Imagining corrupt consumption : the genesis and evolution of the pox metaphor in sixteenth-century England (1494-1606)
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This thesis attempts to examine the birth and development of the pox metaphor in sixteenth-century English literature. In researching this literary history of a disease---of syphilis' life as an early modem metaphor---I have attempted to contextualize the pox metaphor's development within the social and economic constructs that led to the early modern conflation of excessive consumption with poxy corruption. This conflation freed the metaphor from the confines of discussion on disease and allowed early modern authors the freedom to apply pockifed tropes to describe various social ills and abuses. Initially these pox metaphors were restricted to sexualized subject matter such as inconstant women, but through the rise of satire, the metaphor became a means of describing London as rampant, diseased and corrupt. Finally, Shakespeare was able to take the pox and apply it to the economic sickness that was affecting England by inscribing appetites with consuming pox-inspired qualities that were, in effect, a commentary on the uncontrolled rise of the capitalist state and the dangers of desire.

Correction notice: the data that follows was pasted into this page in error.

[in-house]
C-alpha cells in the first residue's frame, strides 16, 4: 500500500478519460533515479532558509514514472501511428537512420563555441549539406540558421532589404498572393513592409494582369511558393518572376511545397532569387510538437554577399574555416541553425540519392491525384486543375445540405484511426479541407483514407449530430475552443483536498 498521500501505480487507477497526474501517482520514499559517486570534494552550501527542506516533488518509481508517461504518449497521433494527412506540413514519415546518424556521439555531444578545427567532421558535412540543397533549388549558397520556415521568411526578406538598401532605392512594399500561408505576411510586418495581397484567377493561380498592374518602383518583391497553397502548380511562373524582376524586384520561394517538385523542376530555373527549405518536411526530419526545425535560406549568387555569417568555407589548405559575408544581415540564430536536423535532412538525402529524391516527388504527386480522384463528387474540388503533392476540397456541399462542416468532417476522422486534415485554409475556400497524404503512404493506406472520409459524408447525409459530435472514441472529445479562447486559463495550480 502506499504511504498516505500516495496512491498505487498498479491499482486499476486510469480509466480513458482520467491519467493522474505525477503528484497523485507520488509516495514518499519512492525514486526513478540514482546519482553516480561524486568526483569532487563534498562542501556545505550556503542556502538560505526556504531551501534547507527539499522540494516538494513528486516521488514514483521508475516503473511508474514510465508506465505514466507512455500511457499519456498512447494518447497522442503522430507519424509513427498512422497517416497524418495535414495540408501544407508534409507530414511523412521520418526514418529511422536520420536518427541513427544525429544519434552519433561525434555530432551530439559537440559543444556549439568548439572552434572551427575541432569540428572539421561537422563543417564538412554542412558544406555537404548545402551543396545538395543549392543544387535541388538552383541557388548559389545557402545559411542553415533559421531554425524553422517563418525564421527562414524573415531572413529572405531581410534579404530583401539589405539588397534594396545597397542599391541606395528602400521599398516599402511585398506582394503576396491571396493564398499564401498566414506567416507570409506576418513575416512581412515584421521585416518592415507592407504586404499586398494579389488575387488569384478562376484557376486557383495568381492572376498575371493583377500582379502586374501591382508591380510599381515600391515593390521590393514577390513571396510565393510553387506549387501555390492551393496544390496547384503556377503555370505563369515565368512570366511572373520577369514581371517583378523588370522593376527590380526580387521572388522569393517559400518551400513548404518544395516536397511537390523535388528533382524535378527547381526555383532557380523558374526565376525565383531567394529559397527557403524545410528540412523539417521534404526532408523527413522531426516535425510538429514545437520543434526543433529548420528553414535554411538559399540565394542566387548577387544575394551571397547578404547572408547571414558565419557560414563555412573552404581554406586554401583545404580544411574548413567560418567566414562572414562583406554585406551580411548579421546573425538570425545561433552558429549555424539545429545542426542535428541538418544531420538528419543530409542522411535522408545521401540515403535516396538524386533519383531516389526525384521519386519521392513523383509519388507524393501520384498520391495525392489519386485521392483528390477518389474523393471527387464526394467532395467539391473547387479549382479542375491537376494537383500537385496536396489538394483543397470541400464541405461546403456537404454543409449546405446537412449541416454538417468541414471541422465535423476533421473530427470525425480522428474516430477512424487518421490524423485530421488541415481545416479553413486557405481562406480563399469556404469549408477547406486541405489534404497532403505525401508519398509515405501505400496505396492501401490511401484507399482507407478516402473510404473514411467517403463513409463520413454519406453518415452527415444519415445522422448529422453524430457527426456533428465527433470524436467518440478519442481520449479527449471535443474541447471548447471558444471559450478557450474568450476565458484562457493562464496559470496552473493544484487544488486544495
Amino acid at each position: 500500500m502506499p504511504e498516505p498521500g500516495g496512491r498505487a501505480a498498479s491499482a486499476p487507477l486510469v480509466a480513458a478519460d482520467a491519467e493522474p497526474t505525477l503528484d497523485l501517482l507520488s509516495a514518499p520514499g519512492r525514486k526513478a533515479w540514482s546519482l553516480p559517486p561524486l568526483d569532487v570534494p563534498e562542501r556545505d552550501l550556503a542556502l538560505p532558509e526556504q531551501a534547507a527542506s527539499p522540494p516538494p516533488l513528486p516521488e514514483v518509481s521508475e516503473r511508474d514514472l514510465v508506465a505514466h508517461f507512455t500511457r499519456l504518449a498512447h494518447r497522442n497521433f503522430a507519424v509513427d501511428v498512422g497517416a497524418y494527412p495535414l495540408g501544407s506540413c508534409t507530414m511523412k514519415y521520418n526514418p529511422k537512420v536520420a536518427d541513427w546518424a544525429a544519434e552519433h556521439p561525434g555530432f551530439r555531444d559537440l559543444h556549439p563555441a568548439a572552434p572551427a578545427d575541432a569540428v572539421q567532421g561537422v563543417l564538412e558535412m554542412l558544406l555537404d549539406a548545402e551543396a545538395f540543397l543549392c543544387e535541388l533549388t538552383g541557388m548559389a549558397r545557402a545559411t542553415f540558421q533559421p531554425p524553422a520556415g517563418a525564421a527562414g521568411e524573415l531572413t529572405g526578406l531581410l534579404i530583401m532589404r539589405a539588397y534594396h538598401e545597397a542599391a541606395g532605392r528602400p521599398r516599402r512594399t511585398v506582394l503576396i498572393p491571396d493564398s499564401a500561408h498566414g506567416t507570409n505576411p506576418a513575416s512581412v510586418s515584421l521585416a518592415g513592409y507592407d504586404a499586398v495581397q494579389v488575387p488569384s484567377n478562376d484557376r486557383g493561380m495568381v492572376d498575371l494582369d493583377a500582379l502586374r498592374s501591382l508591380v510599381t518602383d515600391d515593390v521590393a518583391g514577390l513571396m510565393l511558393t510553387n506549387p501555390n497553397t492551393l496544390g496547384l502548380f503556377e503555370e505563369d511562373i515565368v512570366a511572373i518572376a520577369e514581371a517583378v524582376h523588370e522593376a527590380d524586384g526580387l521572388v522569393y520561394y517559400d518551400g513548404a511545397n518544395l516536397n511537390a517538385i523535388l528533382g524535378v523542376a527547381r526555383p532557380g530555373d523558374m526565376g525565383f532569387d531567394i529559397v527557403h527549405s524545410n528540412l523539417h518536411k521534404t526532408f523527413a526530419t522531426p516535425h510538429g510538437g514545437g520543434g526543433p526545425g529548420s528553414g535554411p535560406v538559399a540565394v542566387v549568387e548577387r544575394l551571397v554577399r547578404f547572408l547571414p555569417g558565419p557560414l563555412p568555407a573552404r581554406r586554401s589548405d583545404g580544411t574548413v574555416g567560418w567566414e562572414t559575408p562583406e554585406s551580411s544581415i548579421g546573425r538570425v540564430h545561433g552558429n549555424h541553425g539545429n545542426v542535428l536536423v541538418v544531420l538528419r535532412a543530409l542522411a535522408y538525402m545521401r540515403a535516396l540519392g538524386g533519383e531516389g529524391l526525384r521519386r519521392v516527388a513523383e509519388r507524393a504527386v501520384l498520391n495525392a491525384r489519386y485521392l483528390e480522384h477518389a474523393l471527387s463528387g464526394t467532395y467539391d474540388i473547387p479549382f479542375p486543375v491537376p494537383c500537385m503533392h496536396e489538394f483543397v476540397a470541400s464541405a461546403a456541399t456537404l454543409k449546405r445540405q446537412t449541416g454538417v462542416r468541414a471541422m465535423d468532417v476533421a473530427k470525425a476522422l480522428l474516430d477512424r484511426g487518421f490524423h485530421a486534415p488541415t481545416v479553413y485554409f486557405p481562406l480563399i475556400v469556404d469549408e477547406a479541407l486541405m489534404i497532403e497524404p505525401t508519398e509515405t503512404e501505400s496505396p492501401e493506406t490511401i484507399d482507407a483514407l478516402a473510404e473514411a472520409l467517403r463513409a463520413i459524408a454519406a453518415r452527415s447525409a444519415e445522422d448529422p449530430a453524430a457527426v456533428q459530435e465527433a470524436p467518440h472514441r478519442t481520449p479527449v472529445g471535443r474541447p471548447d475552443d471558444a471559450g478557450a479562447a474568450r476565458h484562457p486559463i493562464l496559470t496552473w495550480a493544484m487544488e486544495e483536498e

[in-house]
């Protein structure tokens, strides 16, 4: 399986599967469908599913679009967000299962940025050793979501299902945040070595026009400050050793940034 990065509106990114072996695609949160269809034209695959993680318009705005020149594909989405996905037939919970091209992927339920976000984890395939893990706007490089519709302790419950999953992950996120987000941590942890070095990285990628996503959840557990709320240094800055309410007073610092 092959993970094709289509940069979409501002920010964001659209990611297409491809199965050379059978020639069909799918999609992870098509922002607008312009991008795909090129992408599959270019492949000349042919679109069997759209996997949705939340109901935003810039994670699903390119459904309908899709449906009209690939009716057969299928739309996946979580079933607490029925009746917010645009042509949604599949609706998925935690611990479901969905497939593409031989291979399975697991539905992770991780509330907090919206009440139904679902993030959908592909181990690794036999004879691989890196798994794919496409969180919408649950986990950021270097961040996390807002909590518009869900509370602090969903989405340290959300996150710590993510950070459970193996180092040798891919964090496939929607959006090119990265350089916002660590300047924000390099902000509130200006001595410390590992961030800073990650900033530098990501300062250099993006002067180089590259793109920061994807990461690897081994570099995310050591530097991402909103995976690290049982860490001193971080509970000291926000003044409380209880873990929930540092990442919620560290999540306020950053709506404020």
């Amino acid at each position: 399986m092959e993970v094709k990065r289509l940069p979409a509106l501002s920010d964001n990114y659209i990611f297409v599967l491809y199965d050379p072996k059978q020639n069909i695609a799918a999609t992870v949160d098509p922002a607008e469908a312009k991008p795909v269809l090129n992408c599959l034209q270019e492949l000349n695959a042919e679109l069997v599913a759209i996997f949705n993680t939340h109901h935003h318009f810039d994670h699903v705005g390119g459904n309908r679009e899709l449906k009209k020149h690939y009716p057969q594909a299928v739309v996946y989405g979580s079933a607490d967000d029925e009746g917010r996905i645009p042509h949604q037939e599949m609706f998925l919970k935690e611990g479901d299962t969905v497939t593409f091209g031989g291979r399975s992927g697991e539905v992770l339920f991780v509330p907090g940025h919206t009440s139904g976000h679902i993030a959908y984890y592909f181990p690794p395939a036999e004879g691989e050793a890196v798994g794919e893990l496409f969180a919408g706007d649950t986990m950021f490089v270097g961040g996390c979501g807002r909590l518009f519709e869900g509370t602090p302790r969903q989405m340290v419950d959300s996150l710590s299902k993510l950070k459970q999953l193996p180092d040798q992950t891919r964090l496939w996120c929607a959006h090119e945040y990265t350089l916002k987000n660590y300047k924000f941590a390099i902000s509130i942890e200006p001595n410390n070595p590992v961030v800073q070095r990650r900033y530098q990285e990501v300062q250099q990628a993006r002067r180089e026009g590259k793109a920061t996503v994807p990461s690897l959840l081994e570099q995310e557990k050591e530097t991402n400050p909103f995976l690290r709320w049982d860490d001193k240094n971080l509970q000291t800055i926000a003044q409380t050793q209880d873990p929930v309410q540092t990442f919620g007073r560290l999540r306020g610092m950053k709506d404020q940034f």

Thesis, PhD Doctor of Philosophy
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